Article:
Dean Croke is vice-president of Omnitracs Analytics, a business unit of Omnitracs LLC. He is an expert in predictive analytics and human physiology with more than 30 years of experience in risk management and the commercial trucking industry.It was only roughly 18 months ago that the trucking industry transitioned to new hours-of-service (HOS) rules. As fleets migrate to electronic logging devices (ELDs) and advanced planning tools, they are becoming more compliant and productive. However, simply being compliant with HOS regulations is not enough, and it doesn’t always assure that drivers are safe. Current HOS rules are based on some laws of human physiology, but there are points of contention, given the primary aim of the HOS is to prevent accidents due to driver fatigue. What can be said for certain is that to manage driver fatigue, fleets have to go beyond HOS regulations. For example, a driver can fall asleep at the wheel while not having technically violated HOS rules. To truly understand this concept, we must take a look at what fatigue is, how it affects drivers, and what sleep management tools exist to combat driver fatigue. Driver fatigue is a very dangerous condition, with symptoms that can include loss of short-term memory, heavy eyelids, uncontrolled lane departures, inconsistent vehicle speeds, misjudgment of traffic situations, and appearance of illusions. Mental fatigue can also result in headaches, restlessness, irritability, and daydreaming. Early morning hours and the middle of the afternoon are peak times for fatigue-related accidents, and they mostly occur during long trips on monotonous roads. Accidents related to fatigue are often more severe compared with other crashes as the driver’s brain is mostly disconnected from the task of driving at the point of impact. The outcome could be a driving into the median, hitting a guardrail, or at worst a high-speed rear-end collision.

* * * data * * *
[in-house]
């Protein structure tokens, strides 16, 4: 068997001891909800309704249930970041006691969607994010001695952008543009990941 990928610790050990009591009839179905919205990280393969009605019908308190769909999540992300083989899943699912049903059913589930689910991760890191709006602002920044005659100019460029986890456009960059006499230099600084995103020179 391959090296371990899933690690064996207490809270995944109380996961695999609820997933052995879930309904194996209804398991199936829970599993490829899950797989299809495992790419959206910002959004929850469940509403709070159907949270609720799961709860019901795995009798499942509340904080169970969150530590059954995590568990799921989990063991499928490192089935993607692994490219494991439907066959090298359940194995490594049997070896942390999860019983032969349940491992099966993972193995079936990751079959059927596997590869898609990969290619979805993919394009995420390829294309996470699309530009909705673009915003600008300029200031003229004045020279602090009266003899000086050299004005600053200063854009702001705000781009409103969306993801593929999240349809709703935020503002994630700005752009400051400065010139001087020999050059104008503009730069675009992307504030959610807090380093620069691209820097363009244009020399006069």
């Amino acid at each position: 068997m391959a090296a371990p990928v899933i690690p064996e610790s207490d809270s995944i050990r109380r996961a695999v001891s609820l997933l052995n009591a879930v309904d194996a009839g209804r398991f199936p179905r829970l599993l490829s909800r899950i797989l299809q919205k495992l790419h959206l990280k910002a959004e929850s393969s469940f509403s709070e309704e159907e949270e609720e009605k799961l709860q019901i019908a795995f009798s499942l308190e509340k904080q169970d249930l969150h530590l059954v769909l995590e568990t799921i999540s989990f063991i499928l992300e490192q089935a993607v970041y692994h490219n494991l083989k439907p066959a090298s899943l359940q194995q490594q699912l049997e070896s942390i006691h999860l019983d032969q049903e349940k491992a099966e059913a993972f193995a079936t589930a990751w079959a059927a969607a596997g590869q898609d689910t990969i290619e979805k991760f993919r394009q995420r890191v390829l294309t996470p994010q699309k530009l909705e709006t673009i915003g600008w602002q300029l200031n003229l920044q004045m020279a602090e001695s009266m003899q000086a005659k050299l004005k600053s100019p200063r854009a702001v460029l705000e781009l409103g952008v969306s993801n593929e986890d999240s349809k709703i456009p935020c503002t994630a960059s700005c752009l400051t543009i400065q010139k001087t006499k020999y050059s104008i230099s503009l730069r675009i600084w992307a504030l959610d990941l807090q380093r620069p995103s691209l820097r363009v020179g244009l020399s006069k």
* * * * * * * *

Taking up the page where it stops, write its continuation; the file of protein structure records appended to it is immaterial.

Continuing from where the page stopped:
Trouble staying alert during monotonous stretches, irritability, and difficulty concentrating or remembering facts are all indicators that a driver isn’t getting enough good-quality sleep. Drivers cannot function at their required high levels of performance without good quality and quantity sleep. The first thing experts will tell you about sleep is that there is no “magic number” for how many hours a person needs. Not only do different age groups need different amounts of sleep, but sleep needs are also individual. Just like any other characteristics you are born with, the amount of sleep you need to function best may be different for you than for someone else of the same age and gender. While you may be at your absolute best sleeping six hours a night, someone else may need eight hours for optimal function. It’s recommended that drivers get at least two days of nighttime sleep in a seven-day period, regardless of whether or not they reset their hours. This is known as the Omnitracs Analytics “2 in 7 Rule,” and if over-the-road drivers can find two periods of night-sleep back to back and get at least six hours’ continuous sleep every 24 hours, they are better able to cope with stress and demands of over-the-road trucking. In addition to managing sleep with a “2 in 7 Rule,” fleets can also educate drivers on other habits that can impact fatigue levels, including timing of caffeine consumption, eating nutritious meals at appropriate times throughout the day, and strategically timing naps mid-shift. To assist fleet managers and ultimately increase driver safety, Omnitracs Analytics developed an advanced software model that predicts driver fatigue. The fatigue model uses HOS data from electronic logs to predict when drivers are most likely to sleep in their off-duty or sleeper berth duty status. For each driver, it calculates a fatigue score on a scale of 100, with 100 being the most extreme case of fatigue. One of the first fleets to use this fatigue model was C R England. In 2007, before federal mandates, the Salt Lake City UT-based refrigerated carrier created its own HOS policy leveraging Omnitracs’ “2 in 7 Rule” and the science of sleep physiology. C R England’s policy stated that drivers have to get two days of nighttime sleep every seven-day period and at least six hours of sleep every 24 hours to be compliant. The fleet also encourages drivers to take naps in the afternoon as needed. A nap as short as 20 minutes can help refresh the mind, improve overall alertness, boost mood, and increase productivity. Napping may also benefit the heart, and in a six-year study, researchers found that men who took naps at least three times a week had a 37% lower risk of heart-related death. Half of C.R. England’s drivers went through a sleep training program over a six-month period led by Omnitracs Analytics. Drivers also received training videos in the cab through the Omnitracs MCP 200 platform. Drivers whose fatigue-risk levels were being monitored by the Driver Fatigue Model and who also attended a Sleep & Schedule Management class had 7.2 times lower accident severity costs, four times fewer “loss of control” accidents (rollover, sideswipe, jackknife, and left highway), and five times fewer “left highway” accidents. Overall, the accident rollover rate was 72% less than drivers who had not yet been through the Sleep & Schedule Management Program. Furthermore, drivers reported that the training program was “life-altering” and provided a “very valuable tool and technique.” The Omnitracs Analytics fatigue model presents information to its customers through an online management portal called The Driving Center. The main dashboard shows driver fatigue scores, HOS duty status, weekly mileage and pay, critical events, and US Department of Transportation physical and CDL (commercial driver license) renewal dates. Clicking on the driver’s fatigue score opens up more details, like the number of days a driver has worked in succession, how much night or day sleep a driver got in the past seven days, and the number of times they drove for extended periods of time without a break. This constant assessment of sleep data helps fleet managers prevent fatigued driving and extremely dangerous microsleep episodes behind the wheel. Research shows long-haul over-the-road drivers have the lowest level of fatigue-risk and the most options to take adequate rest breaks. However, in contrast, they have the highest probability of high-speed fatigue-related severe events as they tend to sit at the wheel for extended periods of time allowing their brain to disconnect from driving, eventually falling asleep. While it is important to remain HOS-compliant for driver safety, fleets should go beyond HOS regulations and implement a sleep management program that leverages sleep physiology and predictive analytics to help eliminate accidents related to driver fatigue.